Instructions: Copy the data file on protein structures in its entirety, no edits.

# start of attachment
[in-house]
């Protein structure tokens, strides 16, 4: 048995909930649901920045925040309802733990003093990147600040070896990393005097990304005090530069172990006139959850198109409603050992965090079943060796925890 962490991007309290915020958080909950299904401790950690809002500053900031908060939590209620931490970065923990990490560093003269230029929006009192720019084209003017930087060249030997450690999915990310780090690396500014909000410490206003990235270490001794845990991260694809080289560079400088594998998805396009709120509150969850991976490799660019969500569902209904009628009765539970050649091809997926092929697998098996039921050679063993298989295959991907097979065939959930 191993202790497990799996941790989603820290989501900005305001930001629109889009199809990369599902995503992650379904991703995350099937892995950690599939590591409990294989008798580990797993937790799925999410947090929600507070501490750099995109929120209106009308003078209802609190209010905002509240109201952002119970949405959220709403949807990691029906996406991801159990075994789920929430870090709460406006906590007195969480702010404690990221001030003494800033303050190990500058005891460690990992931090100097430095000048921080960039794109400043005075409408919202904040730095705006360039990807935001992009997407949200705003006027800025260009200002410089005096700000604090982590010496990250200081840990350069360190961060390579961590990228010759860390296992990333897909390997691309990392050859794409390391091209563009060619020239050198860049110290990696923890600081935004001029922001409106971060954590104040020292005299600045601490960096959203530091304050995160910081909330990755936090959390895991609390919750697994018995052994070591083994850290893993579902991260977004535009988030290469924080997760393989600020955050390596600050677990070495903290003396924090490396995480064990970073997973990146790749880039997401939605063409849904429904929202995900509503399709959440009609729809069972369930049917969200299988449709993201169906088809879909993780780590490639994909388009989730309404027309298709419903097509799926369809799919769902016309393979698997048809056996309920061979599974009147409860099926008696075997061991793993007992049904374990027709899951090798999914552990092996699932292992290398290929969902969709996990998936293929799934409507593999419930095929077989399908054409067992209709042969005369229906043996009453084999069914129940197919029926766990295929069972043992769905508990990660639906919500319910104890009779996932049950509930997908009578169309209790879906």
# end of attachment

[in-house]
């Protein structure tokens, strides 16, 4: 048995909930649901920045925040309802733990003093990147600040070896990393005097990304005090530069172990006139959850198109409603050992965090079943060796925890 962490991007309290915020958080909950299904401790950690809002500053900031908060939590209620931490970065923990990490560093003269230029929006009192720019084209003017930087060249030997450690999915990310780090690396500014909000410490206003990235270490001794845990991260694809080289560079400088594998998805396009709120509150969850991976490799660019969500569902209904009628009765539970050649091809997926092929697998098996039921050679063993298989295959991907097979065939959930 191993202790497990799996941790989603820290989501900005305001930001629109889009199809990369599902995503992650379904991703995350099937892995950690599939590591409990294989008798580990797993937790799925999410947090929600507070501490750099995109929120209106009308003078209802609190209010905002509240109201952002119970949405959220709403949807990691029906996406991801159990075994789920929430870090709460406006906590007195969480702010404690990221001030003494800033303050190990500058005891460690990992931090100097430095000048921080960039794109400043005075409408919202904040730095705006360039990807935001992009997407949200705003006027800025260009200002410089005096700000604090982590010496990250200081840990350069360190961060390579961590990228010759860390296992990333897909390997691309990392050859794409390391091209563009060619020239050198860049110290990696923890600081935004001029922001409106971060954590104040020292005299600045601490960096959203530091304050995160910081909330990755936090959390895991609390919750697994018995052994070591083994850290893993579902991260977004535009988030290469924080997760393989600020955050390596600050677990070495903290003396924090490396995480064990970073997973990146790749880039997401939605063409849904429904929202995900509503399709959440009609729809069972369930049917969200299988449709993201169906088809879909993780780590490639994909388009989730309404027309298709419903097509799926369809799919769902016309393979698997048809056996309920061979599974009147409860099926008696075997061991793993007992049904374990027709899951090798999914552990092996699932292992290398290929969902969709996990998936293929799934409507593999419930095929077989399908054409067992209709042969005369229906043996009453084999069914129940197919029926766990295929069972043992769905508990990660639906919500319910104890009779996932049950509930997908009578169309209790879906």